The Arizona Republic
Jul. 4, 2006 12:00 AM
Lynn Stanley, chairwoman of the Protect Marriage Arizona Coalition, died in a crash on Interstate 40 while returning to Phoenix from Las Vegas, where she was visiting two sisters.
A state Department of Public Safety official said Stanley, 58, was killed in a single-car rollover about 6:30 a.m. outside Seligman. Stanley was driving east when her car went into the median and she tried to correct but the car flipped several times, the official said.
"The only thing I know for sure is she's gone," said Cathi Herrod, a friend of Stanley's and interim president of the Center for Arizona Policy, which also supports the initiative.
Stanley's death cast a pall over what was to be a joyous time for the Protect Marriage coalition. The group collected roughly 300,000 signatures to place its measure on the November ballot, said Nathan Sproul, a political consultant for the effort. Amending the state Constitution, as the Protect Marriage coalition intends, requires at least 183,917 valid signatures.
The group planned to submit its petitions Wednesday, with Stanley on hand to celebrate the accomplishment. Her death has led the initiative to delay its submittal until Thursday, the deadline to turn in signatures.
Herrod acknowledged that t will be a "bittersweet" occasion. The two women had known each other for several years through their work on behalf of socially conservative issues. Stanley, a Scottsdale wife and mother of two, wasn't active in politics before the anti-gay marriage amendment.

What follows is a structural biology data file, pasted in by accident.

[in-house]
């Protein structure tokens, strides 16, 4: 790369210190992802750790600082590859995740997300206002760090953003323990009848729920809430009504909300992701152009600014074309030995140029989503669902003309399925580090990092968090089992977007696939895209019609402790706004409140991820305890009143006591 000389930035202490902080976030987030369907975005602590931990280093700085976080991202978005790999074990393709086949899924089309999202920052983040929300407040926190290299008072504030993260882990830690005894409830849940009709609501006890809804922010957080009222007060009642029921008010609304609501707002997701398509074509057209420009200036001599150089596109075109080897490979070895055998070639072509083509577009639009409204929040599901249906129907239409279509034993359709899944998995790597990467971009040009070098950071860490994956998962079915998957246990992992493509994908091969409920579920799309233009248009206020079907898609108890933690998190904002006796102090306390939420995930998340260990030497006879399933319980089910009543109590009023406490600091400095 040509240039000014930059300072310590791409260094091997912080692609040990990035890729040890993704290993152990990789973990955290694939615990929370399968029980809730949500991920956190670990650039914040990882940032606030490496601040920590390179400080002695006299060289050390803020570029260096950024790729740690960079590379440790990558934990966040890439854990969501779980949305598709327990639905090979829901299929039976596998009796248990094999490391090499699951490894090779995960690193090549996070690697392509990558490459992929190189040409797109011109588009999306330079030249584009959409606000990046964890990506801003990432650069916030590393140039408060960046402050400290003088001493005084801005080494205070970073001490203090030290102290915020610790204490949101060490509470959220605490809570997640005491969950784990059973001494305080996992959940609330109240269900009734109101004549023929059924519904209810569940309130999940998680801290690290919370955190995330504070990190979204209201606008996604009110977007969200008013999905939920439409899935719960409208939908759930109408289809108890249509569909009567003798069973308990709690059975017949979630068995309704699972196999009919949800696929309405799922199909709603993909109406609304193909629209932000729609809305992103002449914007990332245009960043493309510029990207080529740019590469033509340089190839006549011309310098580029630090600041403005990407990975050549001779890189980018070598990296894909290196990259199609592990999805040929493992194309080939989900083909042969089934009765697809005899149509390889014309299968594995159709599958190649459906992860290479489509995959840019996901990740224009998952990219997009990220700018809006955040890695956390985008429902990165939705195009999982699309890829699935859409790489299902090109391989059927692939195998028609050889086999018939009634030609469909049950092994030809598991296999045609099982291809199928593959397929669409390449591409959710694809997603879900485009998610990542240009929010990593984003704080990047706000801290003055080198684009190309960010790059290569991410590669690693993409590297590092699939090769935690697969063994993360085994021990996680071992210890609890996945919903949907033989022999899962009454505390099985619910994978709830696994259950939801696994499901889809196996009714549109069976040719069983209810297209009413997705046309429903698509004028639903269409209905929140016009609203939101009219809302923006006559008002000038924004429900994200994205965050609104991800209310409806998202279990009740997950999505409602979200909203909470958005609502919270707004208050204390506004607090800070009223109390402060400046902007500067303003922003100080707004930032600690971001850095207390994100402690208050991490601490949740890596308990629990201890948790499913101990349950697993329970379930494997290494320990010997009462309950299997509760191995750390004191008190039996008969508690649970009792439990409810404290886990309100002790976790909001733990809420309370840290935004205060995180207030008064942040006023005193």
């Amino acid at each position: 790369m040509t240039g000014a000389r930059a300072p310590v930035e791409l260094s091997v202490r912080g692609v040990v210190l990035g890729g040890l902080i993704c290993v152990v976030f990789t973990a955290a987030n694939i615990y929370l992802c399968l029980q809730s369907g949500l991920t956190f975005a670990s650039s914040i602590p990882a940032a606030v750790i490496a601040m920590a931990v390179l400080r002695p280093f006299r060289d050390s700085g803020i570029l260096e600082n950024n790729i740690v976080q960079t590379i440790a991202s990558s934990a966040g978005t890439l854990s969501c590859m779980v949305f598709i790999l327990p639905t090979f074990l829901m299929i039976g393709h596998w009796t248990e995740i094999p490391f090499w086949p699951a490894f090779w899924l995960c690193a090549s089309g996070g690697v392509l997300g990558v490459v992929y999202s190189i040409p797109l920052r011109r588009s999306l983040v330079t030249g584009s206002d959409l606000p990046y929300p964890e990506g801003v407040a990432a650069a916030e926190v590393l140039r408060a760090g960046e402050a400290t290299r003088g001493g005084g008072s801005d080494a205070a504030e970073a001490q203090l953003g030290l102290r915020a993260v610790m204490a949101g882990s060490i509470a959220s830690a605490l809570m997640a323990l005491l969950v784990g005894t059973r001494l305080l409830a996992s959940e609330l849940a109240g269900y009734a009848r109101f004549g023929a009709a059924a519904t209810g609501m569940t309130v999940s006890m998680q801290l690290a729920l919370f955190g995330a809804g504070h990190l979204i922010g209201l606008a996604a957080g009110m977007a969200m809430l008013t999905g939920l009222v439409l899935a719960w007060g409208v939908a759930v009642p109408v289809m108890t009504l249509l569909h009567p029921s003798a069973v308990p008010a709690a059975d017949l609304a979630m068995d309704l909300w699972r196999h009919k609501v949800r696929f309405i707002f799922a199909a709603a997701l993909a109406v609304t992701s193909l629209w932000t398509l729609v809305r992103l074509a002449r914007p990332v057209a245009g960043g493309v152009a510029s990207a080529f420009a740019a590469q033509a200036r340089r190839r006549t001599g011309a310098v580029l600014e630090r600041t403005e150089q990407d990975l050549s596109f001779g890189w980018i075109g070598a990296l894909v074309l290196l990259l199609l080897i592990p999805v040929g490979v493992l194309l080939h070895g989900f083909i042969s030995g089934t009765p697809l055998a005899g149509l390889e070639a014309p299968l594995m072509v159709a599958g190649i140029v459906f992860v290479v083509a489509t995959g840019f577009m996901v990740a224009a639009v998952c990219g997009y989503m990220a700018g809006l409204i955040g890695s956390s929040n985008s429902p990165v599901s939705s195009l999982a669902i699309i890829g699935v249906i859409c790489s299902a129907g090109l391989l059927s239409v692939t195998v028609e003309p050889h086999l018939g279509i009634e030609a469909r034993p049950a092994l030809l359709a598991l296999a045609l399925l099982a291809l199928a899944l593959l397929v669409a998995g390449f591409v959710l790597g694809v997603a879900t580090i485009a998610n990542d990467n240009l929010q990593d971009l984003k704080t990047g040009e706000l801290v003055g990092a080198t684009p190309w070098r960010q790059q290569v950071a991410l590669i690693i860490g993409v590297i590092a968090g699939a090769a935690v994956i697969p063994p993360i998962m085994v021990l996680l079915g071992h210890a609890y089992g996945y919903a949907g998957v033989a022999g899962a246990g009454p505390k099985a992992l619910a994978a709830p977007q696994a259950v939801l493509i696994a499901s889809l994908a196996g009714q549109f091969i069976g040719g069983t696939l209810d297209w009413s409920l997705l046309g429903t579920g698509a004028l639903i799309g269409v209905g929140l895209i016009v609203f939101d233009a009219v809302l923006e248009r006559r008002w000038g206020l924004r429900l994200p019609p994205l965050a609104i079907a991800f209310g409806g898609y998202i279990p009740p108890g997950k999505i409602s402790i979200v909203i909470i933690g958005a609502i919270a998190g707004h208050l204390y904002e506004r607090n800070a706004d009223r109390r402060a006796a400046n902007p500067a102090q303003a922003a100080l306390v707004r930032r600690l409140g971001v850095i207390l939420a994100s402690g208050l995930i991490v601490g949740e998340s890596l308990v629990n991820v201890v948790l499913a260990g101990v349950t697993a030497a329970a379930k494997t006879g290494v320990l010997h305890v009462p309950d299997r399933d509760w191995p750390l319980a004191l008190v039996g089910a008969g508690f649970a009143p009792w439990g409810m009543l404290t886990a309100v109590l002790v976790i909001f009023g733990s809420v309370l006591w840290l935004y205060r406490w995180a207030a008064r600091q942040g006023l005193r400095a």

"She was passionate on behalf of the family," Herrod said.
"We in the pro-family, pro-marriage movement have lost a true friend and champion. She'll be terribly missed."
In an opinion piece written for The Arizona Republic in 2005, Stanley said the intent of the ballot initiative is to preserve "the special status of marriage by enshrining the definition of marriage in the state Constitution and preventing any part of Arizona's government from undermining that definition by creating or recognizing marriage counterfeits."
Stanley was a wife of 38 years and longtime Arizona resident, daughter Tracie said. Stanley's husband, Fred, is a former major-league baseball player who played for the New York Yankees and other teams.
Lynn also was an artist and published author, and taught Bible study classes at Scottsdale Bible Church.
"She was just a good friend to everybody," Tracie said. "She loved my dad more than anything, and her kids."